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292sun.com:Scientists create working exoskeleton that allows paralyzed man to walk(1/3)

2019-10-08 09:19:34 Ecns.cn Editor :Yao Lan
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A man paralyzed from the shoulders down has been able to walk using a pioneering four-limb robotic system, or exoskeleton, that is commanded and controlled by signals from his brain. With a ceiling-mounted harness for balance, the 28-year-old tetraplegic patient used a system of sensors implanted near his brain to send messages to move all four of his paralyzed limbs after a two-year-long trial of the whole-body exoskeleton.The results, published in The Lancet Neurology journal on Thursday, bring doctors a step closer to one day being able to help paralyzed patients drive computers using brain signals alone, according to researchers who led the work.(Photo/Agencies)

A man paralyzed from the shoulders down has been able to walk using a pioneering four-limb robotic system, or exoskeleton, that is commanded and controlled by signals from his brain. With a ceiling-mounted harness for balance, the 28-year-old tetraplegic patient used a system of sensors implanted near his brain to send messages to move all four of his paralyzed limbs after a two-year-long trial of the whole-body exoskeleton.The results, published in The Lancet Neurology journal on Thursday, bring doctors a step closer to one day being able to help paralyzed patients drive computers using brain signals alone, according to researchers who led the work.(Photo/Agencies)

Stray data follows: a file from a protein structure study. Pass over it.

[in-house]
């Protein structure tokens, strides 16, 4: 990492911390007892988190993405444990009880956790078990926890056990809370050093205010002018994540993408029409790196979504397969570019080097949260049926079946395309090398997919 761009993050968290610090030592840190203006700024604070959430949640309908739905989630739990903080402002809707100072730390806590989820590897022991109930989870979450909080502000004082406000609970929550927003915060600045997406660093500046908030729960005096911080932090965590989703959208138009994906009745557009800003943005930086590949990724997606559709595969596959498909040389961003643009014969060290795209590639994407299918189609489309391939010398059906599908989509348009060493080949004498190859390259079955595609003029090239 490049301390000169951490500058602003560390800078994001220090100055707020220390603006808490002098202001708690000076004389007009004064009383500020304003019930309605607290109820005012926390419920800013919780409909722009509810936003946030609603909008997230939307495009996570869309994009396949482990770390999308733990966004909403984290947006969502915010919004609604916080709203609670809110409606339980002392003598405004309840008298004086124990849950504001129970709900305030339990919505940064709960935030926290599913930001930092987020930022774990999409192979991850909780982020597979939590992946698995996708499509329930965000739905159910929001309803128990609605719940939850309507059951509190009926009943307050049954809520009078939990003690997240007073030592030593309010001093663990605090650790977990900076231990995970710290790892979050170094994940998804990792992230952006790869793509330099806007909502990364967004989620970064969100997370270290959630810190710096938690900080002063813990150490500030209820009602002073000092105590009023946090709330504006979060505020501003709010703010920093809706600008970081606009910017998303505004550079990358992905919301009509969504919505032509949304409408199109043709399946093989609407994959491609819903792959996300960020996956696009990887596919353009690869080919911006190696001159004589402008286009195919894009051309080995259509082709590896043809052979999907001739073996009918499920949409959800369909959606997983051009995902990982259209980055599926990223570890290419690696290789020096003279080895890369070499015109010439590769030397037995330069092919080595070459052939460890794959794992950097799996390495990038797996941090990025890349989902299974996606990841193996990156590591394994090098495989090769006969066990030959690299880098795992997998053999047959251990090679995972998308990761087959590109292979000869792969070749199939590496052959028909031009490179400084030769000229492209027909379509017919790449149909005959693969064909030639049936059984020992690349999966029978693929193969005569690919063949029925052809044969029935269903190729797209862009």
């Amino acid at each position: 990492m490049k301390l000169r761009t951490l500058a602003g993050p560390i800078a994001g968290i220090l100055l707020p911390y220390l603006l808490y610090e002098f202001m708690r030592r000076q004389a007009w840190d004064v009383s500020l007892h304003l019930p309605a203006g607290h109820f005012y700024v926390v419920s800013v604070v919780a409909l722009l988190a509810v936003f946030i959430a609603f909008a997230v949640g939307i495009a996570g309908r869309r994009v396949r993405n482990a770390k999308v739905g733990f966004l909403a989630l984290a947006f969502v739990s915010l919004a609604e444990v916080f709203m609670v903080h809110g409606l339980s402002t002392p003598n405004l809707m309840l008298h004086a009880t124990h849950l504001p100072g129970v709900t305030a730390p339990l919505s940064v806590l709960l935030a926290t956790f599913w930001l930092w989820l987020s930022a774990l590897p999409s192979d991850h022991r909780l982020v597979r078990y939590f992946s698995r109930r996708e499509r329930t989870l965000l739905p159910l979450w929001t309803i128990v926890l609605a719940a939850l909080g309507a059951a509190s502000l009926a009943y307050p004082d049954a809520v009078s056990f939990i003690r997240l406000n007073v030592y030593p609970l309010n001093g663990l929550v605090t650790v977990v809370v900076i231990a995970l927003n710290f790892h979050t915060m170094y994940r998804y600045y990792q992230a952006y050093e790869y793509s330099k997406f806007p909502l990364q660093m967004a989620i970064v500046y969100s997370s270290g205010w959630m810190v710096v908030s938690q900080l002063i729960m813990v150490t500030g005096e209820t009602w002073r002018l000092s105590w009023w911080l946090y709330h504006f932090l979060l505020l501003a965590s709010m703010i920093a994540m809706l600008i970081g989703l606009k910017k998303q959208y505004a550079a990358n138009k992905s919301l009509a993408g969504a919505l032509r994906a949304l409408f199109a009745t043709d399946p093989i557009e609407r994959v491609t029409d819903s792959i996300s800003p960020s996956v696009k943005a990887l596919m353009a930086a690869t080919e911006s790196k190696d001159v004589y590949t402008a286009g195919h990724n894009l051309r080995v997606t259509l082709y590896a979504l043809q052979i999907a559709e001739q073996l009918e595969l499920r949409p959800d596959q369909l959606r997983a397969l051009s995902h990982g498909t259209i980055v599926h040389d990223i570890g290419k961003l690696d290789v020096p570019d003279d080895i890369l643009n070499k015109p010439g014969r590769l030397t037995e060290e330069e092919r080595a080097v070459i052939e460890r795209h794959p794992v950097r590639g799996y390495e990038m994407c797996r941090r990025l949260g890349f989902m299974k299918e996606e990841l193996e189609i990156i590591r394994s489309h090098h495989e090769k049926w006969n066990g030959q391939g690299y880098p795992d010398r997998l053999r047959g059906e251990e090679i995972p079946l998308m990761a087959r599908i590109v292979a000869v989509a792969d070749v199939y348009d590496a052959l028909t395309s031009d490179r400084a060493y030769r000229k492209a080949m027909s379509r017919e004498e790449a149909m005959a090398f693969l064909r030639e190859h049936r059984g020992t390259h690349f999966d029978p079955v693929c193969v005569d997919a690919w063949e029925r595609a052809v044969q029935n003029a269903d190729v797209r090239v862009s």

A man paralyzed from the shoulders down has been able to walk using a pioneering four-limb robotic system, or exoskeleton, that is commanded and controlled by signals from his brain. With a ceiling-mounted harness for balance, the 28-year-old tetraplegic patient used a system of sensors implanted near his brain to send messages to move all four of his paralyzed limbs after a two-year-long trial of the whole-body exoskeleton.The results, published in The Lancet Neurology journal on Thursday, bring doctors a step closer to one day being able to help paralyzed patients drive computers using brain signals alone, according to researchers who led the work.(Photo/Agencies)

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